Patrick Henry College welcomes its newest faculty member Dr. Tracey McGrath as the Assistant Professor in the Department of Mathematics and Science.
Next semester, she will teach discrete math, econometrics, linear algebra, and real analysis.
McGrath received her undergraduate degree from the University of Chicago in physics and applied math and her masters in biogeochemistry. She also has a Ph.D. from Princeton University in geophysical fluid dynamics and completed a graduate fellowship with the National Aeronautics and Space Administration.
McGrath formerly taught at the California Institute of Technology and Harvard University before deciding to come back to Virginia to be near her parents. She knew PHC had been successful in the humanities and was surprised to see it had an opening for a math professor. She applied immediately.
“It was completely on a whim. I don’t even know why I looked. Clearly, the Lord works in mysterious ways,” McGrath said. “When I came and met with everyone, I knew this was the right place, and I needed to be here.”
Learning has been an integral part of McGrath’s life. Both of her parents graduated from the University of California, Berkeley, and her mother has a Ph.D. in psychology, while her father has a Ph.D. in math and was involved in the early space missions.
McGrath knew she wanted to do something different than her father but still wanted to work in the math and science realm. She found her niche after watching a lecture on glaciology (the study of the internal dynamics and effects of glaciers).
“The professor who gave the talk got to go out and sit on a glacier for three months, and when you’re 20 that sounds pretty great,” McGrath said.
Her gifts aren't confined to the mathematical realm. A true polyglot, McGrath speaks French, German, Hebrew, English, and Dutch. In college, she took Hebrew because she was left-handed and wanted a language that wouldn’t smudge marks on her hand. It led to a pretty exciting opportunity later on—a professor heard she studied Hebrew and asked if she could be a field assistant for a project in Israel.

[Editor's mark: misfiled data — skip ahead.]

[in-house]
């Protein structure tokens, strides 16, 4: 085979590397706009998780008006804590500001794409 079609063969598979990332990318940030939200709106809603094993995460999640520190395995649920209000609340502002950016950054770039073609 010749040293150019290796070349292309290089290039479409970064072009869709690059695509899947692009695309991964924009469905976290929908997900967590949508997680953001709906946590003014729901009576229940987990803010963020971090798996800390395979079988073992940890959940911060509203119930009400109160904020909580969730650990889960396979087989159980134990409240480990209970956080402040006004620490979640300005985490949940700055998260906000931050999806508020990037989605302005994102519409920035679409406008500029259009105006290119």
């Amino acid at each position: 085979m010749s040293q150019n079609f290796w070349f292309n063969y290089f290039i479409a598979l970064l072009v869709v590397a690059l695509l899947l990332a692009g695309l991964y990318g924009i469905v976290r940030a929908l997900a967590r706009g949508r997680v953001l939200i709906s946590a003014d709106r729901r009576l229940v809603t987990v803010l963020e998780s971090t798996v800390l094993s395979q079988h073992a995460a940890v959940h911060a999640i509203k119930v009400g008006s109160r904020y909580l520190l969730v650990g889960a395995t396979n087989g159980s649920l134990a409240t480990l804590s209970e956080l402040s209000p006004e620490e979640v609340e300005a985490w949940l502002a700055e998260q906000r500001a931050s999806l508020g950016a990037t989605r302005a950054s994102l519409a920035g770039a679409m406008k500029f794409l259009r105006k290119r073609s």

McGrath encourages students to take opportunities to learn even if they do not know how they will specifically apply the knowledge at the time.
“Throughout the research in my career, I can’t tell you how many times things that seemed worthless to learn came back and were very useful," she said.
Though there have been fads for scientists to call themselves atheists, McGrath believes many scientists are agnostics or deists. At the same time, she says openly saying you are a Christian can be a career-killer.
She's a part of the College's push to expand into other majors and programs like physics, computer science, and pre-med, McGrath said.
McGrath believes many people are turned off to math because of setbacks that can happen in formative years like middle or high school. Either by having a bad teacher or trouble understanding a concept, students believe they are “bad at math” and accept that as reality.
“I’ve heard a couple of Patrick Henry students say, 'I’m not good at math' but I would argue everyone here is good at math because they are able to do the logical and rigorous thinking that is needed,” McGrath said.
She says learning math is like studying a language.
“If you were asked to give a philosophical argument in French you would probably feel uncomfortable if it was not your native language," McGrath said. "The same applies to math, if you learn the language, you are able to use it."
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